Michael Notbohm:

And what's your who's your ideal avatar, like who you know? I know you you deal a lot with with the healthcare industry, but it sounds like you're pretty knowledgeable about small business. You know W2 workers. Who are you looking for?

Alexis Gallati:

Yeah. So our ideal client are those that earn over $400,000 a year from all their sources and also have 1099 income or income as an independent contractor of at least 50 to $60,000. With that we're able to provide a guarantee in our tax plan design services which we guarantee to 2x their investment in our services. So if they pay us $10,000 to design a plan, I'm going to guarantee a minimum $20,000 per year in tax savings or they get the plan for free. So you know we're a very small, boutique type firm. We only have about you know it's time of this recording about 120 clients that are on our tax maintenance packages, and that's by design. We have criteria to work with us and we want to make sure that we're working with those that we know we can save a lot more than what what you're paying us.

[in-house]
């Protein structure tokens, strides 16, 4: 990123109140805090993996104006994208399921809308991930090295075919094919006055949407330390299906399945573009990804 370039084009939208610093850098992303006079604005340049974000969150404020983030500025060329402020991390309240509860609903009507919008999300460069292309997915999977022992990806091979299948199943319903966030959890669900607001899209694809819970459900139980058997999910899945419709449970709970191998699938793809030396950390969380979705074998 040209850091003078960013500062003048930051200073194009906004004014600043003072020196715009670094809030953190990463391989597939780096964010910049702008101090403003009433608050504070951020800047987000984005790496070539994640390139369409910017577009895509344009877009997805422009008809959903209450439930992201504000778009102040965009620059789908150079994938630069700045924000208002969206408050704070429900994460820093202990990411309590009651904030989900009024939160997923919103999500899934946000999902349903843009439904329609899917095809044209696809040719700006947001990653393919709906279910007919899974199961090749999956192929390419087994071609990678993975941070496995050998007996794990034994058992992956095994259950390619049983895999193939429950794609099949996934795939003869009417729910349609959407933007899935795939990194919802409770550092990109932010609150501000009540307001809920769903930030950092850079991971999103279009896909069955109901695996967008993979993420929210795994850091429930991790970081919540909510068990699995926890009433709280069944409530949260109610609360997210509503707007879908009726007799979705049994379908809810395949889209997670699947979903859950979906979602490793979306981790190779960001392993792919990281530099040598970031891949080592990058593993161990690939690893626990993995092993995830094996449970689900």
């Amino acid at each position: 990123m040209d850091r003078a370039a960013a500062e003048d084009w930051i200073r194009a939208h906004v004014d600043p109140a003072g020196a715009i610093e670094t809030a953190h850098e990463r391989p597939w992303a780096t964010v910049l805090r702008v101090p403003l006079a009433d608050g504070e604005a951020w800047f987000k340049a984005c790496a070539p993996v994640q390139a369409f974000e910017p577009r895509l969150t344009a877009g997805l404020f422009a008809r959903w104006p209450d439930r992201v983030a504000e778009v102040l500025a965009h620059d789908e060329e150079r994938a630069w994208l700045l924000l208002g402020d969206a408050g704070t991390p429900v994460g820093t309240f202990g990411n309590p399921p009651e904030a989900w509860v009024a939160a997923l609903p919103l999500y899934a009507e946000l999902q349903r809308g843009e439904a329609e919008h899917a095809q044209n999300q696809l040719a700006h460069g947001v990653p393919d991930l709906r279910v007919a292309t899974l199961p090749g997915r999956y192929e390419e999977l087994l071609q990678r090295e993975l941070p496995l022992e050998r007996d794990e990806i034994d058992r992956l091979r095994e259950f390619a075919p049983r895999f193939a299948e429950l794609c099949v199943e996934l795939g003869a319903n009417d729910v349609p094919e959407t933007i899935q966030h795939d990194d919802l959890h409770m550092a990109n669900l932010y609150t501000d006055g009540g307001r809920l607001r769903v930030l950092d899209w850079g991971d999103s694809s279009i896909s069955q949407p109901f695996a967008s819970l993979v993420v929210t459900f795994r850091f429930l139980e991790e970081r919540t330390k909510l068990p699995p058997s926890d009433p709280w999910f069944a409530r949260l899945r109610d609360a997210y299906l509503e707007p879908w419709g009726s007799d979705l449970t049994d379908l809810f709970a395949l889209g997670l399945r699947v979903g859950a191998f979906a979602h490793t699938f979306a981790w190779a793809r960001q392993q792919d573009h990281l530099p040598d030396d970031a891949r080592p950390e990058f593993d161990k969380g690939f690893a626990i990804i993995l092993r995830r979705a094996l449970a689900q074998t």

Michael Notbohm:

Yeah, that's awesome, that makes it funny how, how synchronized the mission of what the legacy wealth code is. When we created it. It was, like you know, andrew and I both we met, actually in a networking group and both of us had similar goals for what we anticipated our net worth to look like in the future and what our legacy was to our family and our friends. And for us both, it's teaching other people how to build wealth, because I'm convinced you know, especially granted a partial to real estate, but there's a lot of different investment vehicles, but I'm convinced that anyone could really be a multimillionaire if you have the right disciplines, you have the right network in your corner, because there's so many opportunities that people just don't take advantage of, and I just love the fact that your mission seems definitely in alignment with what we're doing.